Mercy Hospital in West Philadelphia to end inpatient services

Tim Jimenez
February 13, 2020 - 7:55 am
Mercy Philadelphia Hospital

Tim Jimenez/KYW Newsradio

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UPDATED: 11:35 a.m.

WEST PHILADELPHIA (KYW Newsradio) — Mercy Philadelphia Hospital in West Philadelphia announced its future will not include inpatient services.

A spokesperson with its parent company, Trinity Health Mid-Atlantic, said the decision to end inpatient care at Mercy Catholic Medical Center-Mercy Philadelphia Campus was made based on a long-term financial outlook.

Mercy Hospital is still admitting patients, and there aren’t any immediate changes. The spokesperson did not provide a timeline for the shift in care, only saying in a statement it will be a, “slow, deliberate and informed process” in the coming months.

But looking forward, Ann D'Antonio, vice president of communications for Trinity Health, noted that change is needed. 

“The past several years, Mercy Philadelphia has really faced a really difficult financial picture,” she said.

Much like Hahnemann University Hospital in Center City, which abruptly closed all of its facilities last summer, Mercy serves many in the community who may be in need.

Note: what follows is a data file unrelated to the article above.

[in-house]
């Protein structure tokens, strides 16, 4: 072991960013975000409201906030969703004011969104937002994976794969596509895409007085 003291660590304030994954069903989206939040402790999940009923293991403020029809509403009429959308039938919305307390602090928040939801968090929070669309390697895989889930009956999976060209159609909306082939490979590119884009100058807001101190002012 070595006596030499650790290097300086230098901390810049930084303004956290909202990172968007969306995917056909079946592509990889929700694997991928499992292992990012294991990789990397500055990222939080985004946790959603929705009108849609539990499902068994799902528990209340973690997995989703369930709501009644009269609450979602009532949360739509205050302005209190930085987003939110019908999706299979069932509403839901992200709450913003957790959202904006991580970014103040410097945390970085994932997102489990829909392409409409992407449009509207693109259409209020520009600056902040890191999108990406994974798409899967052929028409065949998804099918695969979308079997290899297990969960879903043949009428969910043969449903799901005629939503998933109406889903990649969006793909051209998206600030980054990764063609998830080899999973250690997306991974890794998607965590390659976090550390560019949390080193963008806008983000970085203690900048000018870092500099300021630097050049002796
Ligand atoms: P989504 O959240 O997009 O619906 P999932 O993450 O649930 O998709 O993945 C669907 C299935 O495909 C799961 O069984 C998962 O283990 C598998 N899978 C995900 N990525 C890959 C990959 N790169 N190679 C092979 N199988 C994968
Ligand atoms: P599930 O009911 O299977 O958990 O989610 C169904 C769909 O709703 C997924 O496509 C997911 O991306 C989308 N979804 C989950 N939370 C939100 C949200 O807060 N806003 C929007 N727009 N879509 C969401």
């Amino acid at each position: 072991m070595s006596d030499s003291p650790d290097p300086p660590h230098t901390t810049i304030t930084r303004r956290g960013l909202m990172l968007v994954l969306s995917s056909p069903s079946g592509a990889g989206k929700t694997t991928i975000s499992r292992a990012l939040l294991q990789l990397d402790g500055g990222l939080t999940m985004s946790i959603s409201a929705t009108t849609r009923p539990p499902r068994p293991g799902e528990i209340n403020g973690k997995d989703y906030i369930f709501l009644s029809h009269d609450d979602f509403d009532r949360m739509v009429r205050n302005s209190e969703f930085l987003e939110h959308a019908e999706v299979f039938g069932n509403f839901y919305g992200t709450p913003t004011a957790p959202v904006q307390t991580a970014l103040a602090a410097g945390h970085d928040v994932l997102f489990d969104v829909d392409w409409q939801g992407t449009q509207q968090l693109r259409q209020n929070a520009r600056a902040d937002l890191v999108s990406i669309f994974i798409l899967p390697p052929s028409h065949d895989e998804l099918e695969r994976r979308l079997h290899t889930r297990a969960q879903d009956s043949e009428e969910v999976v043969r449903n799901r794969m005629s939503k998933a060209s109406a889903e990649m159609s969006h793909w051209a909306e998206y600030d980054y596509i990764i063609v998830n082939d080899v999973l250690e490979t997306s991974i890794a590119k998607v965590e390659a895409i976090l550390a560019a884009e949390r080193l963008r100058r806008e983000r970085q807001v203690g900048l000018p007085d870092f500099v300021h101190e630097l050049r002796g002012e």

According to 2018 data from the Pennsylvania Health Care Cost Containment Council, 62% of Mercy's net revenue treating patients came from Medicaid — among the highest rates in the city. And, about 3.5% of Mercy patients were given free care, either through charity work coverage or because they couldn’t pay their bill.

So far, D'Antonio says they don't want to rush into anything.

"We want to make sure we're meeting the best needs of the West Philadelphia community and what their needs are today." 

Mercy, a 157-bed nonprofit facility, has been an institution in Philadelphia for 102 years. The hospital has not yet said if or how this affects its 900 employees.

“Right now it's too soon for us to speculate on that,” D'Antonio added. “We do have four other hospitals within the Mid-Atlantic region, in addition to other outpatient and ambulatory services.”

One of those hospitals, Mercy Fitzgerald, could potentially absorb some of the employees, and it is only a few miles away in Darby. There are no changes planned for Mercy Fitzgerald currently.

A spokeswoman with state Rep. James Roebuck's office, however, said he was blindsided by the announcement, and he's concerned about the seniors in his district who rely on the hospital.